Letters - 14 June 2024

From ‘Cloud of unknowing’ to The sacred oneness

‘Cloud of unknowing’

Although rather surprised, I was nevertheless grateful to see Clive Gordon’s reference (31 May) to my letter of ten weeks ago (22 March).

My understanding of Quakerism is that it eschews dogma. So any religious dogma held or promulgated to be incontrovertibly true beyond all doubt must, ipso facto, be un-Quakerly. It therefore follows that, yes, George Fox, the infallible dogmatist who never doubted that he was right, was unquestionably un-Quakerly in this particular area of faith and practice.

The problem with making this statement is that it is far too dogmatic! And so we are thrown back into that great and mysterious ‘cloud of unknowing’ where the questions always remain… what, indeed, is truth? And does anybody know the answer?

Kevin Skippon

‘The Pity of War’

In the 10 May news, I was drawn to the article about Conscientious Objectors Day, where there was a Meeting for Worship at the Quaker Service Memorial at the National Memorial Arboretum (NMA).

How moving that this remembrance sculpture has a place for such events. The NMA hosts thousands of people over the year, all wondering about the issues of war and suffering.

The Quakers now have a second sculpture at the NMA, just down the path a short way from the Quaker Service Memorial. This one is called ‘The Pity of War’ and remembers the unknown, forgotten and voiceless civilians affected by conflict. This is powerful and poignant at the moment with Gaza and Ukraine being on our minds.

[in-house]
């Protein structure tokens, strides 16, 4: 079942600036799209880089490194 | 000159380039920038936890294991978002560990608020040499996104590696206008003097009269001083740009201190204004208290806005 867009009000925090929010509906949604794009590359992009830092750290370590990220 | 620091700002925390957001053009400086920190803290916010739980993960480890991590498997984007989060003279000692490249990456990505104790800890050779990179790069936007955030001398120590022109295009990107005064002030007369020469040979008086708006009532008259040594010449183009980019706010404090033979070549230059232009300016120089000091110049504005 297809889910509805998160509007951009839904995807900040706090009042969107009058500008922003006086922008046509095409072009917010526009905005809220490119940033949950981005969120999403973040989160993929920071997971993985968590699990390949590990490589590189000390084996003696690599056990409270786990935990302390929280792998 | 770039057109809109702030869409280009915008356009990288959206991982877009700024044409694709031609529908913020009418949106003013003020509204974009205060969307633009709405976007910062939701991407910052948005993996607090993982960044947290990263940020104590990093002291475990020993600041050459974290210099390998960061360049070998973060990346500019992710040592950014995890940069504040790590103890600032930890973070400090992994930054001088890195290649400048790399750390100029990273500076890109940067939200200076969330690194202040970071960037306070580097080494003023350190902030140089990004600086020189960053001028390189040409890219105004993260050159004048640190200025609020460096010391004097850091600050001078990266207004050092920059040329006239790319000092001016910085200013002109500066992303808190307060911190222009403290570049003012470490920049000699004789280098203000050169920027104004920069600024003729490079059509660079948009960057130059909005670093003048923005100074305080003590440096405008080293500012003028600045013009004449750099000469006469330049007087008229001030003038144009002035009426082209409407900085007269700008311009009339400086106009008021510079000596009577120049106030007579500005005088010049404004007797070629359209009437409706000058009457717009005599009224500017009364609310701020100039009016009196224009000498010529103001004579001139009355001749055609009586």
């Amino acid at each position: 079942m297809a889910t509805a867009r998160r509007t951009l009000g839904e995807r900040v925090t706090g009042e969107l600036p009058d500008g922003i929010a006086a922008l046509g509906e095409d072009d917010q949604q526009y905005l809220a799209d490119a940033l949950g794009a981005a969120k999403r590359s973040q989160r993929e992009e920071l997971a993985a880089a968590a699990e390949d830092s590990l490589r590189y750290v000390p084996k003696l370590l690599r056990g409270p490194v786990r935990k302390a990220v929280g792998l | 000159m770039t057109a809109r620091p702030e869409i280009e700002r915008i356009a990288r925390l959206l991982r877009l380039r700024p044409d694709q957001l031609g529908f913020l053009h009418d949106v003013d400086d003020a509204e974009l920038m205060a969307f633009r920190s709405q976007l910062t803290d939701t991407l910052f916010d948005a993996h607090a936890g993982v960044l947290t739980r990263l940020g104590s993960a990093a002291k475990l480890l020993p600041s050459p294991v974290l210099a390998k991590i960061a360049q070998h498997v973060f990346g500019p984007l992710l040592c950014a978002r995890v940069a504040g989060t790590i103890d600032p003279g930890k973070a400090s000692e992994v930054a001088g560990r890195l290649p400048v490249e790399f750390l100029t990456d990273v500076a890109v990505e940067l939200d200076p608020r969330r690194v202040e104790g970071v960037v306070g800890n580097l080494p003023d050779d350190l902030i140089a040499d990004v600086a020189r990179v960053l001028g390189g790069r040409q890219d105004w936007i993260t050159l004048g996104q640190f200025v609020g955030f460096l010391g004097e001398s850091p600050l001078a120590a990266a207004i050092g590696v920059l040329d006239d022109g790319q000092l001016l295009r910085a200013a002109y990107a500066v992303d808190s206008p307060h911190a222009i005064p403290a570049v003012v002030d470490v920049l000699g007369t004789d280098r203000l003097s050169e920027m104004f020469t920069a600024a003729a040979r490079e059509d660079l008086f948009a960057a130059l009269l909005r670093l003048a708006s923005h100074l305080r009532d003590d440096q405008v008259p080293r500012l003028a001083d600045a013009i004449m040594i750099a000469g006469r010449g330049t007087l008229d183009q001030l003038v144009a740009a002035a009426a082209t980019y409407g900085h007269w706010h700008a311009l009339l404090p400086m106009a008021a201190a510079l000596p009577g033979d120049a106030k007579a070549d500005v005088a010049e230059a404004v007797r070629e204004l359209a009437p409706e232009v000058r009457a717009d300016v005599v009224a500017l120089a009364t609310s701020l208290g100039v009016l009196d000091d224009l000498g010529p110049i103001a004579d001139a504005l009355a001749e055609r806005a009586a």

As I expect most readers of the Friend will know ‘The Pity of War’ is a joint effort with Peter Walker, sculptor, his wife Katie, and Southern Marches Area Meeting. It has been a long journey, but we are there now, with the sculpture erected a month ago. Our unveiling event is on Monday 24 June at 2pm, and everyone is welcome to join us.

Do look at our website www.pityofwar.org if you would like to know more.

I would like to think this sculpture will also offer a place for Meetings for Worship at devastating times of civilian loss, as well as a quiet place for reflection for anyone suffering.

Barbara Mark

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